A Good and Perfect Gift

My fellow Her.meneutics blogger Amy Julia Becker has a new book, A Good and Perfect Gift: Faith, Expectations, and a Little Girl Named Penny. It’s a beautiful book, a powerful and important book, a book to read, ponder, and discuss. At birth, Amy Julia’s daughter, Penny, was diagnosed with Down syndrome. The hopes and plans she and her husband, Peter, had for the baby suddenly changed, and Amy Julia found herself wrestling with big questions–why was Penny born with an extra 21st chromosome? Was it because of sin? Was because Amy Julia and Peter needed to learn some kind of lesson?

The book follows Amy Julia’s journey in the months following Penny’s birth as she gets to know her daughter in all her beautiful particularity and struggles against feelings she wished that she would never have: falling in love with her adorable newborn and yet crying over her. “I don’t want to cry over the birth of my daughter,” her journal from that time reads. As an outstanding student, Amy Julia had always placed a high value on the life of the mind. But loving Penny began to shatter her “idols”:

“I realized that I had always assumed it was very sad to have a child with mental retardation, or, for that matter, to be a person with mental retardation. But why? Why was that sad? […] I realized that my real question had to do with goodness […] in a God-created universe, what was good and not good in her? And was it any different from that which was good and not good in the rest of us?”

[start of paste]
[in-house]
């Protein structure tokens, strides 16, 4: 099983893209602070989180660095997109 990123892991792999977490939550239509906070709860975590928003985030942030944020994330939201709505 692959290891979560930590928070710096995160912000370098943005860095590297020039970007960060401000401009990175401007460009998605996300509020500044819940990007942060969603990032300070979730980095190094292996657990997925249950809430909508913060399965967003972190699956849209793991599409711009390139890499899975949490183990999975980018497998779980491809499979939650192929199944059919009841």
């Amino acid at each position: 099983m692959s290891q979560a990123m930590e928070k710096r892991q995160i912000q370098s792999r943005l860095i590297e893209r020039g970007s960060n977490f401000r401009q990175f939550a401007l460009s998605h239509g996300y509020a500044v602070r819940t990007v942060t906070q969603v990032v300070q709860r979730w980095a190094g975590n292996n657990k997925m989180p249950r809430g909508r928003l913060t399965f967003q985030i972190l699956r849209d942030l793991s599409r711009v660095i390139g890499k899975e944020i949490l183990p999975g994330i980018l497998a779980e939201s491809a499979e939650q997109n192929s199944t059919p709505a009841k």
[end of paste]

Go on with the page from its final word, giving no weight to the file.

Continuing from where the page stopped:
(Photo Credit Javier Delgado Esteban, CC license)

In time, wrestling with theological questions amid day-to-day life with her baby, Amy Julia makes some important realizations, among them, that her own achievements–like being a stellar student at Princeton–were not merely due to her own hard work. “My life wasn’t something I deserved,” she writes. “It was a gift.” Penny, too, is a gift, all of her, including that extra 21st chromosome (which, in time, Amy Julia and Peter come to recognize as fully a part of Penny, and something they wouldn’t change if they could). In time, the uniqueness of Penny herself–“delightful, charming, smart, wonderful Penny” erased Amy Julia’s lingering doubts and fears, making way for their family, together, to “learn what it meant to be human, what it meant to be whole.”

(CC license)

Recently I’ve been thinking a lot about the parable of the great banquet in Luke 14:

“He said also to the man who had invited him, ‘When you give a dinner or a banquet, do not invite your friends or your brothers or your relatives or rich neighbors, lest they also invite you in return and you be repaid. But when you give a feast, invite the poor, the crippled, the lame, the blind, and you will be blessed, because they cannot repay you.”

Jesus was happy to link arms with disabled people–people that others of his day feared as perhaps being under some kind of curse because of sin–and call them his own. He was happy to touch them and eat with them. But he doesn’t say do the same because they need it. No (though they probably do). Rather, he says do this and you will be blessed.

Maybe, weakness, disability, and other forms of brokenness frighten us because they make us aware of the parts within us that are not quite whole. What I take away from Amy Julia’s book is that we can’t become whole without embracing difference and brokenness (including our own brokenness) not just intellectually, but around the table, sharing bread; living and loving and receiving one another–even and especially those among us who are different–as the good and perfect gifts we are.

Because “the more we receive Penny, the more we welcome her, exactly as she is, the more we welcome God’s work in our lives.”

(photo credit: Faso Productions--CC license)

{I’m delighted to be posting this as a part of the Patheos Book Club!}

6 thoughts on “A Good and Perfect Gift

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